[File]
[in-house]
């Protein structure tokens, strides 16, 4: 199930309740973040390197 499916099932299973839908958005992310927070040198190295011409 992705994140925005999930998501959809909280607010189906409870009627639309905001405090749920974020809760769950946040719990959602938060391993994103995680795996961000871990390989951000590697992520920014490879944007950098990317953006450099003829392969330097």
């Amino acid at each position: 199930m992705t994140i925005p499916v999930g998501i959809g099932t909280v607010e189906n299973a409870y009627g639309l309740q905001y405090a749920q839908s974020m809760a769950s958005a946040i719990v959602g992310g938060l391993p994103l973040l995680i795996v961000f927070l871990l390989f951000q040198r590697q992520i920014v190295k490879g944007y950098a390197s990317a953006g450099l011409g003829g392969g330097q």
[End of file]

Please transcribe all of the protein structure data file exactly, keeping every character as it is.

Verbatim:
[in-house]
């Protein structure tokens, strides 16, 4: 199930309740973040390197 499916099932299973839908958005992310927070040198190295011409 992705994140925005999930998501959809909280607010189906409870009627639309905001405090749920974020809760769950946040719990959602938060391993994103995680795996961000871990390989951000590697992520920014490879944007950098990317953006450099003829392969330097």
């Amino acid at each position: 199930m992705t994140i925005p499916v999930g998501i959809g099932t909280v607010e189906n299973a409870y009627g639309l309740q905001y405090a749920q839908s974020m809760a769950s958005a946040i719990v959602g992310g938060l391993p994103l973040l995680i795996v961000f927070l871990l390989f951000q040198r590697q992520i920014v190295k490879g944007y950098a390197s990317a953006g450099l011409g003829g392969g330097q």